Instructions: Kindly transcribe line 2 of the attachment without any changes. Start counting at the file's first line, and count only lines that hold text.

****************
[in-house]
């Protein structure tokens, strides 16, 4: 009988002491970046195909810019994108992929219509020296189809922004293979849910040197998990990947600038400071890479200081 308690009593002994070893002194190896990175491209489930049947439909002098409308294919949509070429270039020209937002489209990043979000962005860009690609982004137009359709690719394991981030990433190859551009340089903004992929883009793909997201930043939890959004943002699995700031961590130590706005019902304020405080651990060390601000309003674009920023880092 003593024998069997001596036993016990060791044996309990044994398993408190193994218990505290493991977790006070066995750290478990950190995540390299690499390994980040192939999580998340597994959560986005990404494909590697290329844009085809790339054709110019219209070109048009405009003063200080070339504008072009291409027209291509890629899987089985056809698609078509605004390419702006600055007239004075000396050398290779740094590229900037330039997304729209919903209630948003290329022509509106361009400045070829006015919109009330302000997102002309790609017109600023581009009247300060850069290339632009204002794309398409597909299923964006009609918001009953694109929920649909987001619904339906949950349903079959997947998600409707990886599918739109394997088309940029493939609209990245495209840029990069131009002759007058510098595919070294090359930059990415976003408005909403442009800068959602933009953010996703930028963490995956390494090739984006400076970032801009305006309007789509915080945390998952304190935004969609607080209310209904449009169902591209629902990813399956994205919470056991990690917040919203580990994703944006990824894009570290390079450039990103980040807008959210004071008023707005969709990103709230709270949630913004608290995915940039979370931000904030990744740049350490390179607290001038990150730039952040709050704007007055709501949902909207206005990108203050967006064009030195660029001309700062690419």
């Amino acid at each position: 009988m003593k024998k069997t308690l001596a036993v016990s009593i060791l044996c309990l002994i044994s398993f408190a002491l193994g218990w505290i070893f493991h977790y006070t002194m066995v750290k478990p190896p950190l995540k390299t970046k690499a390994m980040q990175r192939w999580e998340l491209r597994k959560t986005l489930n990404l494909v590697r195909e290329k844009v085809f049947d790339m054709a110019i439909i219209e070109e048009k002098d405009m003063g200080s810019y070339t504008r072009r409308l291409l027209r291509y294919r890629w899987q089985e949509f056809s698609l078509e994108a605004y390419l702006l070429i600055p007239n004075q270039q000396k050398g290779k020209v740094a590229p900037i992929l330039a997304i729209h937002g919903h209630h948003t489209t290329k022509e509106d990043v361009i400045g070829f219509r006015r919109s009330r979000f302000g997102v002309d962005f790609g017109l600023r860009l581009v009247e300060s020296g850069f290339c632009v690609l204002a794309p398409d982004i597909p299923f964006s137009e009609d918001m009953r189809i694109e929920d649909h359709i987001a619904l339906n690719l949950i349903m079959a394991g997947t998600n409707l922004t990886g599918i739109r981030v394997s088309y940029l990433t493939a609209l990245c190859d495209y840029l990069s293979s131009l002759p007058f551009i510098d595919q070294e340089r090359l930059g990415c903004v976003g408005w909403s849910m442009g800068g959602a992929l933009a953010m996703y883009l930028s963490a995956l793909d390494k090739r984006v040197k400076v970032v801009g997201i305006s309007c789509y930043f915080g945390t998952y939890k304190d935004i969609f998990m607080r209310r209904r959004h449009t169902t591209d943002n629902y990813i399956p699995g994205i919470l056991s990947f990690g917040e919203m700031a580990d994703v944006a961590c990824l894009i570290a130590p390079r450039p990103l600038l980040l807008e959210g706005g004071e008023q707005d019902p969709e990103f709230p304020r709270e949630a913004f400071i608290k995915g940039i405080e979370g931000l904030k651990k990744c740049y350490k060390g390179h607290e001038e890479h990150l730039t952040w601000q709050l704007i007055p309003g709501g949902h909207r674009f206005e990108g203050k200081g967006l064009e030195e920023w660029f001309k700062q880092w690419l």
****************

């Protein structure tokens, strides 16, 4: 009988002491970046195909810019994108992929219509020296189809922004293979849910040197998990990947600038400071890479200081 308690009593002994070893002194190896990175491209489930049947439909002098409308294919949509070429270039020209937002489209990043979000962005860009690609982004137009359709690719394991981030990433190859551009340089903004992929883009793909997201930043939890959004943002699995700031961590130590706005019902304020405080651990060390601000309003674009920023880092 003593024998069997001596036993016990060791044996309990044994398993408190193994218990505290493991977790006070066995750290478990950190995540390299690499390994980040192939999580998340597994959560986005990404494909590697290329844009085809790339054709110019219209070109048009405009003063200080070339504008072009291409027209291509890629899987089985056809698609078509605004390419702006600055007239004075000396050398290779740094590229900037330039997304729209919903209630948003290329022509509106361009400045070829006015919109009330302000997102002309790609017109600023581009009247300060850069290339632009204002794309398409597909299923964006009609918001009953694109929920649909987001619904339906949950349903079959997947998600409707990886599918739109394997088309940029493939609209990245495209840029990069131009002759007058510098595919070294090359930059990415976003408005909403442009800068959602933009953010996703930028963490995956390494090739984006400076970032801009305006309007789509915080945390998952304190935004969609607080209310209904449009169902591209629902990813399956994205919470056991990690917040919203580990994703944006990824894009570290390079450039990103980040807008959210004071008023707005969709990103709230709270949630913004608290995915940039979370931000904030990744740049350490390179607290001038990150730039952040709050704007007055709501949902909207206005990108203050967006064009030195660029001309700062690419």